Romulus - 34th District Court
11131 Wayne Rd
Romulus, MI 48174
11131 Wayne Rd
Romulus, MI 48174
If you are charged with a Michigan criminal misdemeanor offense in Romulus, Belleville, Sumpter Township, Van Buren Township, or Huron Township your case will be heard at the 34th District Court. If you are charged with a Michigan felony offense in any of these municipalities, your case will begin at the 34th District Court for purposes of Arraignment and/or Preliminary Examination before proceeding to the 3rd Circuit Court in Wayne County for Trial.
The presiding judges at the Romulus District Court are the Honorable Tina Brooks-Green (Chief Judge), Brian A. Oakley, and David M. Parrott.
WHAT YOU NEED TO KNOW ABOUT THE 34TH DISTRICT COURT:
1) Your case will take time. Because the 34th District Court services so many municipalities, processing your case from start to finish will take anywhere between 1 to 6 months, depending on the charge and whether or not your case is going to trial or having any motion hearings.
2) "Same Day Sentencing" is also known as "non-traditional" sentencing, and results in your case being resolved on the same day as your first court appearance / Pre-Trial Hearing. Not all cases are eligible for this type of sentencing. Criteria the judge considers in deciding whether or not to do same day sentencing include:
For certain offenses, like drunk driving offenses, the State of Michigan requires each Defendant to complete a Substance Abuse Screening & Assessment prior to Sentencing. This Assessment is a questionnaire designed to gather background information on the Defendant and enables the interviewing probation officer to gauge what your level of substance abuse is (if any), what your "risk" is for repeating this behavior, and what degree of supervision is "needed" to prevent you from committing another substance abuse offense.
3) Substance Abuse Offenders Must Undergo Formal Screening Before Sentencing. Although the Judges of the 34th District Court have yet to alter their preference of having substance abuse offenders screened by the court's staff prior to sentencing, many judges across the State of Michigan are starting to adopt non-traditional sentencing, if the offender has completed a Substance Abuse Evaluation with a licensed Substance Abuse Counselor prior to coming into court. While Michigan law commands that substance abuse offenders must undergo substance abuse screening prior to sentencing, it does not state that only the court's probation staff may complete the assessments. I frequently send my clients facing "substance abuse" charges to complete a Substance Abuse Evaluation at the very outset of my representation. This way, the client and I have a good barometer to anticipate what the court's probation officer will recommend if the Judge opts for traditional sentencing using the court's probation department to complete the assessment and issue a recommendation for sentencing.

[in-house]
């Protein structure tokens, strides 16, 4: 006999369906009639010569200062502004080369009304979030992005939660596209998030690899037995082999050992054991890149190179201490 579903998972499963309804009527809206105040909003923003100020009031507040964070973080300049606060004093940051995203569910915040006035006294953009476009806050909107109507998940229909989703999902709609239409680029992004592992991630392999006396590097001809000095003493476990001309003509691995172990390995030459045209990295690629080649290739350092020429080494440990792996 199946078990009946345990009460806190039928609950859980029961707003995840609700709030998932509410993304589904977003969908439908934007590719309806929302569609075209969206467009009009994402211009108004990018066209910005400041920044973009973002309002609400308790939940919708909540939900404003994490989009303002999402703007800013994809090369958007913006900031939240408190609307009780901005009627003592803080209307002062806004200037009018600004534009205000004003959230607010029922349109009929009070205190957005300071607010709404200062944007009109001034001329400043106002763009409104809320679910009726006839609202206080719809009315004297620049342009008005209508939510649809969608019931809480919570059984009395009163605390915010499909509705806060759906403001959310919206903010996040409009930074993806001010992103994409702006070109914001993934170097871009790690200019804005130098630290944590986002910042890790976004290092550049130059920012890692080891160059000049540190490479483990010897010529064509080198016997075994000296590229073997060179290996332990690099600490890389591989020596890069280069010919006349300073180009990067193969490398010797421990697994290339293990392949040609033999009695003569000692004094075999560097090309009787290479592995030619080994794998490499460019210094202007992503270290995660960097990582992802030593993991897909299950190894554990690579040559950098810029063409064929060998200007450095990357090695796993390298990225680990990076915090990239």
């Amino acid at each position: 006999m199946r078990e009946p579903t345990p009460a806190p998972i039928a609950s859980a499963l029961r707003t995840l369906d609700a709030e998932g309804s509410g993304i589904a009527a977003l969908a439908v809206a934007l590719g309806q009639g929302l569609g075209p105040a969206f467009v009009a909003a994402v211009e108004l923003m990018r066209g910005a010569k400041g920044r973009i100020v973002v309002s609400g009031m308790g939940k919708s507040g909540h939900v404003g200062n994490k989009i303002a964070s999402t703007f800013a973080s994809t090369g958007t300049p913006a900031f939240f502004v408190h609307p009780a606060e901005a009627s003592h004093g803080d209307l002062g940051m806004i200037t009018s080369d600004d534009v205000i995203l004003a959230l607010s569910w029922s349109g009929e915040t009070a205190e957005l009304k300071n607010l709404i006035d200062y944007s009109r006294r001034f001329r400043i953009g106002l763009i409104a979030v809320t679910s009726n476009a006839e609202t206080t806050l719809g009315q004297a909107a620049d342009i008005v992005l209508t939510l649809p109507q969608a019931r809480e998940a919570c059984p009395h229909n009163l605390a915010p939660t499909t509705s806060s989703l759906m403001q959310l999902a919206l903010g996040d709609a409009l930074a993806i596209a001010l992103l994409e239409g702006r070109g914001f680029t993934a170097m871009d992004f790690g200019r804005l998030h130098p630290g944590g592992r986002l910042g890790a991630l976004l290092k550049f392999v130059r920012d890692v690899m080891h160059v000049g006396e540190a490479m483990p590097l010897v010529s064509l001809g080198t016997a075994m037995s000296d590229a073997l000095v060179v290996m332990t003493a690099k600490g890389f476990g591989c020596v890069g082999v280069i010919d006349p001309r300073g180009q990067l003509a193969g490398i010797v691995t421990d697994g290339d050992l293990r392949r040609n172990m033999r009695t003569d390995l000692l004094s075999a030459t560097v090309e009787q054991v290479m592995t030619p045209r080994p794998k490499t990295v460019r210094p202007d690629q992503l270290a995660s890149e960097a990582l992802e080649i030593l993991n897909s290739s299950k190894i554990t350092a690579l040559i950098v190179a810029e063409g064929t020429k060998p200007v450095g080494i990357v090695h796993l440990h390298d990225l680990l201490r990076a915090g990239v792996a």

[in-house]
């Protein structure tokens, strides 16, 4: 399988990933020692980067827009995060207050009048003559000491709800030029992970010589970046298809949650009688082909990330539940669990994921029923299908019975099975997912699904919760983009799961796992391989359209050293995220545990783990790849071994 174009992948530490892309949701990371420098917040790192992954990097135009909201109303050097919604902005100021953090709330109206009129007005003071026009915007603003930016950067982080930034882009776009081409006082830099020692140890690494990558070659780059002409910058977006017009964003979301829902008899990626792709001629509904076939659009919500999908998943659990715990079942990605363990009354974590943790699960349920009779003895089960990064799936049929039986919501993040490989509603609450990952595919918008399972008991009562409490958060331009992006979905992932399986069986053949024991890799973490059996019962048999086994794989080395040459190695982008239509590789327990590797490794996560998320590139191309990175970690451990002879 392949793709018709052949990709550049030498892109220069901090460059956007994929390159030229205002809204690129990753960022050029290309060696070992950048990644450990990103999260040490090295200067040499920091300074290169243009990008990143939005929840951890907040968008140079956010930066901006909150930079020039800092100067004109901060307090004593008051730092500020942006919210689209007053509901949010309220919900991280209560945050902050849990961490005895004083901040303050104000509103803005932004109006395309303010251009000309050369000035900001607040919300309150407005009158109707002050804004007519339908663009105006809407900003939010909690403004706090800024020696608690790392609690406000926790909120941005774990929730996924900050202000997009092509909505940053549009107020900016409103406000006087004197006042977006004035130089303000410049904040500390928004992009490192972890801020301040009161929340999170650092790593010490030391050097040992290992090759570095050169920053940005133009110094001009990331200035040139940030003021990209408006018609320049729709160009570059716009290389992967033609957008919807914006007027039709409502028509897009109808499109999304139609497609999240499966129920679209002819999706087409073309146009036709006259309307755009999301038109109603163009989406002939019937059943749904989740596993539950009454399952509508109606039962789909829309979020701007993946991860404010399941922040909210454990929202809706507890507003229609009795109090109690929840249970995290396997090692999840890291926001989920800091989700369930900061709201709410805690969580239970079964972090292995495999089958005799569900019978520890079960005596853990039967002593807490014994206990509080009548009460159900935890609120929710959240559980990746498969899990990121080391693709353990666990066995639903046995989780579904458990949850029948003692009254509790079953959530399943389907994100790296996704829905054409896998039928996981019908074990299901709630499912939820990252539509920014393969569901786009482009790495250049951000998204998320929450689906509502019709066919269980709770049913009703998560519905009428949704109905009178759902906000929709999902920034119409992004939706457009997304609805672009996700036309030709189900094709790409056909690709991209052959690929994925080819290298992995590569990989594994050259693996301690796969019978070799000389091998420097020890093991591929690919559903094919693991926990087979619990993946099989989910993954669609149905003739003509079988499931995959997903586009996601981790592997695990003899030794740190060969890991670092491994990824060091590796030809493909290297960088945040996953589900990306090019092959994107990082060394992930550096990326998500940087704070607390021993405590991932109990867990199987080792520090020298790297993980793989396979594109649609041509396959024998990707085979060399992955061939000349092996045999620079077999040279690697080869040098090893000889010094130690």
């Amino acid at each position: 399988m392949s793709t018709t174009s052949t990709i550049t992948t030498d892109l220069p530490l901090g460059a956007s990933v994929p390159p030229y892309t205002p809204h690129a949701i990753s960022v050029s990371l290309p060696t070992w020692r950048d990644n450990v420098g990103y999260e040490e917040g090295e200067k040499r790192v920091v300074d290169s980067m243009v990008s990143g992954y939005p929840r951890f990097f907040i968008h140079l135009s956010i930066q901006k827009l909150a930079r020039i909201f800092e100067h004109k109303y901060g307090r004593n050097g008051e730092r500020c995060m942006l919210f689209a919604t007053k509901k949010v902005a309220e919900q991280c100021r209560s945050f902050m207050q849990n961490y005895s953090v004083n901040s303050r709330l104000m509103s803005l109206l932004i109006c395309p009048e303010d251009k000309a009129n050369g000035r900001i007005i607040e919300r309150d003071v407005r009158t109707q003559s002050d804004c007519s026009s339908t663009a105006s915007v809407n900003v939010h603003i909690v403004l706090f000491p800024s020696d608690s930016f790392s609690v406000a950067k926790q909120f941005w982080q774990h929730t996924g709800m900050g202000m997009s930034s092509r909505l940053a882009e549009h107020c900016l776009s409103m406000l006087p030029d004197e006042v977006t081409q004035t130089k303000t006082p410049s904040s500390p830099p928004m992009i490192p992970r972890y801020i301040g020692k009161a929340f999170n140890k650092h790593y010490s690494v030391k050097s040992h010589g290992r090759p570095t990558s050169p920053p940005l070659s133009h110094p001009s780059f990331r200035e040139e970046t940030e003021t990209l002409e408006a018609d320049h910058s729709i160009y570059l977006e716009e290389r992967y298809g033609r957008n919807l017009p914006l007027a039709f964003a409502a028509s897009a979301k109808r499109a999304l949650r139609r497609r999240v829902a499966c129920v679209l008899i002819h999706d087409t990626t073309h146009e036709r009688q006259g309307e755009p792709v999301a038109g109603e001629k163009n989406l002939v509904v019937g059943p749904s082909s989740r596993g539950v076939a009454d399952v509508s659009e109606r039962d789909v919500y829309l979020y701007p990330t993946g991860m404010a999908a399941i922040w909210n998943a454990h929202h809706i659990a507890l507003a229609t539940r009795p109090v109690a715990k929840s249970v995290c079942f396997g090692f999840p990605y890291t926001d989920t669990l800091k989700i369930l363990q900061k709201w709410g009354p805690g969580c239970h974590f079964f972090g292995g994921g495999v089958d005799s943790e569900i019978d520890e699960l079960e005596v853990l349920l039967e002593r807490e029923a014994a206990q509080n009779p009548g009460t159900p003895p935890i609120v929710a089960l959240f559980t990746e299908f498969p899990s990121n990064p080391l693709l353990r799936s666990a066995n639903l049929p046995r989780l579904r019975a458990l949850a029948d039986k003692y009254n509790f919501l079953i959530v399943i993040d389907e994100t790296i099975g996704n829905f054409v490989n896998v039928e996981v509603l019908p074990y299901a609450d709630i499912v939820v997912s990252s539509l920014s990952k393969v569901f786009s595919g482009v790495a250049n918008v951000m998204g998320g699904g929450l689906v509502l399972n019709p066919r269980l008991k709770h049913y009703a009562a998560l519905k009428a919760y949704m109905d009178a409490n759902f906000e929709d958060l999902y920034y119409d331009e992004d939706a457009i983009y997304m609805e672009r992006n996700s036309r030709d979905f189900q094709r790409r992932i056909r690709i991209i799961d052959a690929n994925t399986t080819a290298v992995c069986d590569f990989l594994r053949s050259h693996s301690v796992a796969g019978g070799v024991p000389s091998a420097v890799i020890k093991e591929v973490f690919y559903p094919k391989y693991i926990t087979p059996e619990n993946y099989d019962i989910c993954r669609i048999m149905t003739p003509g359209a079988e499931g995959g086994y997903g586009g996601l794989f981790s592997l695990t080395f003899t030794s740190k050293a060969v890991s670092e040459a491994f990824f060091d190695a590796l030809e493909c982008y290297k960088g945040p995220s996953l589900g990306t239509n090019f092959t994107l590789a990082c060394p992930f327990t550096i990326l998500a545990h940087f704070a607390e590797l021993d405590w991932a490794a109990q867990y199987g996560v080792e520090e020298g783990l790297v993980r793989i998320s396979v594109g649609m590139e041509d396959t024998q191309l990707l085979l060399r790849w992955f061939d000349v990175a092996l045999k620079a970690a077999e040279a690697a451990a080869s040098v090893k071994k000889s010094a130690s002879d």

4) Types of Cases That May Receive "Same Day Sentencing":
5) "Violent" Crimes Typically Take Longer. When someone is alleged to have committed a violent crime, i.e., assault, domestic violence, harassment, intimidation, bullying, etc. the accused should anticipate his/her case taking longer than other types of cases. Why? Because there's a "Complaining Witness" (victim) other than "the community" as a whole. Complaining Wits need to be consulted before a Prosecutor can authorize any "plea deal" or creative resolution that avoids the otherwise boilerplate sentence. In addition, the court will require the Accused to undergo domestic violence / "violence history" screening prior to sentencing. Like the Substance Abuse Screening and Assessment for substance abuse offenders, the Violence Screening will result in a "score" that places the Accused on a scale of seriousness. The higher the score, the more severe the sentence. Also, like the Substance Abuse Evaluation, the Violence Evaluation can be an imperfect test, which is why it is important to complete an equivalent evaluation prior to court.
How You Prepare for Court Matters. I have used our Pre-Court Plan many times with the judges of the 34th District Court. Just today, I had a client who had plead guilty to the amended charge of Operating While Visibly Impaired. She did an excellent job executing our Pre-Court Plan. Prior to sentencing, the probation department recommended 12 months of probation with several conditions. Because of her Pre-Court efforts, the Judge granted her an early discharge from probation after 6 months of successful compliance, and gave her credit for many other Pre-Court accomplishments. My job is to anticipate what the Judge will do based on the severity of the offense, prior contacts, and pre-court efforts. It is the Judge's job to handle cases individually and subjectively, rendering a sentence that is both fair and appropriate. My aim is to make the Judge's job easier by presenting him with an excellent individual worthy of exceptional consideration! I do my job very well, and my clients agree: Client Reviews.
PRIMARY AREAS OF DEFENSE: